In Defence Of Perfect Scores

You will see, occasionally, the complaint that a video game has been given a perfect score. 10/10. 5/5. All five stars. The complaint tends to be that there are too many of these perfect numbers. These scores must come, the thinking goes, from easily impressed reviewers who are as full of bias as they are breathless.

Some reviewers support this reaction by saying they will not give a perfect score. Nothing, they say, is perfect.

I give that line of thinking a 6 out of 10.

I'd like there to be more perfect scores.

Perfect scores do not indicate perfect video games, because there is no such thing as a perfect video game. No created work that is indisputably without flaw.

If we believed games could be perfect, what would be our exhibits? The eternal Pac-Man, though it might not have been as fun as Ms. Pac-Man? The ubiquitous Tetris, which has had soundtracks you may not like? What of the dominating Angry Birds, which pleases millions while still not fitting quite right into some mobile phone screens? How about the excellent, aged Legend of Zelda: The Ocarina of Time with its annoying fairy helper? Or the magnificent Super Mario 64 and its muddy graphics? Can we give the best praise to Metal Gear Solid, except when its controls betray it?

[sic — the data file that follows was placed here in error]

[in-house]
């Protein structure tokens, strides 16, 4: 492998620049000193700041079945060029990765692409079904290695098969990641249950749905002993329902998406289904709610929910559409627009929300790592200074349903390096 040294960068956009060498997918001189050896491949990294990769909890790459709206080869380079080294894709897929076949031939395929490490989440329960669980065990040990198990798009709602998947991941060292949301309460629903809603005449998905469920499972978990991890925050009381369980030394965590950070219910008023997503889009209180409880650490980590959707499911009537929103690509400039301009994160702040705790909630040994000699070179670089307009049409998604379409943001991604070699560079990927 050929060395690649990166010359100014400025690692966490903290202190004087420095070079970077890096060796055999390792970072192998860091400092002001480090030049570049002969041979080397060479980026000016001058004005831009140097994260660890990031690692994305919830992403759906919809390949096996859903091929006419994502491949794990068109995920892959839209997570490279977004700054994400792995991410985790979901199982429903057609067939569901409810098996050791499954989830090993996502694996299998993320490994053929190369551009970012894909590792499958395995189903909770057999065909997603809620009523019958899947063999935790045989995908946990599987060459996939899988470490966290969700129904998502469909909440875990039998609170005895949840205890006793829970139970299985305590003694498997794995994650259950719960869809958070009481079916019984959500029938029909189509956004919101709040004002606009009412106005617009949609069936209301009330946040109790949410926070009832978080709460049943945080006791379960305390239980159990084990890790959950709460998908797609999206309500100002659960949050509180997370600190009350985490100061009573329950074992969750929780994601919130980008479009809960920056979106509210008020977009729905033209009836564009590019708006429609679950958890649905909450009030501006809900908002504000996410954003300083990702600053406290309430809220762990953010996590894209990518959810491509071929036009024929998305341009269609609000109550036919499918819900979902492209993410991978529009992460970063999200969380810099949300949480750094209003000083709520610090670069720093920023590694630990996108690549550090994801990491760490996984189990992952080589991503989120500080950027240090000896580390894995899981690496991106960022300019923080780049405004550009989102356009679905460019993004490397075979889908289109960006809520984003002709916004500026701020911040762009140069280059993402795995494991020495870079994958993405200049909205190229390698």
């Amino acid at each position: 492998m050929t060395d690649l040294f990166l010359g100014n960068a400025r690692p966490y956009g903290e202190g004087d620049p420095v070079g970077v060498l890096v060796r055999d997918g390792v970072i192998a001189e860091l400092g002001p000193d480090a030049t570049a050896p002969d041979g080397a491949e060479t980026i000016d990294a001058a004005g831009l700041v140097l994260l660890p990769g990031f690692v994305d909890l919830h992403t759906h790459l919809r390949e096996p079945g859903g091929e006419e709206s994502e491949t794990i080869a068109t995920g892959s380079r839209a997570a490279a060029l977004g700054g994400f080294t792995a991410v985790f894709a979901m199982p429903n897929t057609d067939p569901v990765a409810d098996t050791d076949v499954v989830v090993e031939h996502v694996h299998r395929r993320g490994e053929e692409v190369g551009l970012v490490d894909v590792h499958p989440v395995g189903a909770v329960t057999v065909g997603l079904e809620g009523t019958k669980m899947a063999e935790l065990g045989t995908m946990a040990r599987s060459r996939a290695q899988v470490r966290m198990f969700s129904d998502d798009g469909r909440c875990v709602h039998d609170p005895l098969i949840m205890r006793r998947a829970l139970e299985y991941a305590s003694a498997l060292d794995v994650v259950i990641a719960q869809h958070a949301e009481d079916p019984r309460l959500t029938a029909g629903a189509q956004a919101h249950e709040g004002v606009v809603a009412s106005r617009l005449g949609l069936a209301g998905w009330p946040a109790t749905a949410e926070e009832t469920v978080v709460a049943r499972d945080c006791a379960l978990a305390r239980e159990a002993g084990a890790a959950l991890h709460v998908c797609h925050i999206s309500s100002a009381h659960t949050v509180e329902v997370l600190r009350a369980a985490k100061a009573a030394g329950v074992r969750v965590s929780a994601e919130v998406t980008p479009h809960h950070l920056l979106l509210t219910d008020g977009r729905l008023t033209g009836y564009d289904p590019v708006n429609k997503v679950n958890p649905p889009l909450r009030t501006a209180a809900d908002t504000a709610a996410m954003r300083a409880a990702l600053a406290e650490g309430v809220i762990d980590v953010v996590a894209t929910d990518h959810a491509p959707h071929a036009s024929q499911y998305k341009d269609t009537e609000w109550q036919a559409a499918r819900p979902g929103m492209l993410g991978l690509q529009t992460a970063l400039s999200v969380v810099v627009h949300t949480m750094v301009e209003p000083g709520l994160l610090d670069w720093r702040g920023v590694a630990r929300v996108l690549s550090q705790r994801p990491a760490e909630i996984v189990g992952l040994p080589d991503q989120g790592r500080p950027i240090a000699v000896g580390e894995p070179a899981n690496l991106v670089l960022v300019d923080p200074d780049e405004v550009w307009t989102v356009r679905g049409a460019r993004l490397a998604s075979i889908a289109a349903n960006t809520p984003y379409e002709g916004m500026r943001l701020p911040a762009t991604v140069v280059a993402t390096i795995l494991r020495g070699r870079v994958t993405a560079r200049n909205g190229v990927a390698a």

If we will spare the world's best video games the highest statistical praise, let's demote our praise of the Sistine Chapel for requiring the bending of one's neck to see it. And let's lament that Michelangelo didn't capture a Mona Lisa-quality smile on either God or man. The best movies, sculptures and plays I have ever seen have had flaws and inconveniences, as have the best books and songs.

If we believed games could be perfect, what would be our exhibits?

***

At Kotaku we "score" video games with a Yes/No/NotYet in response to the question "Should you play this game?" We do this as we endeavour to give the readers of our reviews a more natural response to a more natural question about the quality of a game. But I do not begrudge our peers who utilise taste mathematics to quantify the quality of what they have played. Many people like a number. Many people don't just want to know if a video game is fat or skinny with quality. They want to know what its quality weighs, assuming such a measurement can be ascertained.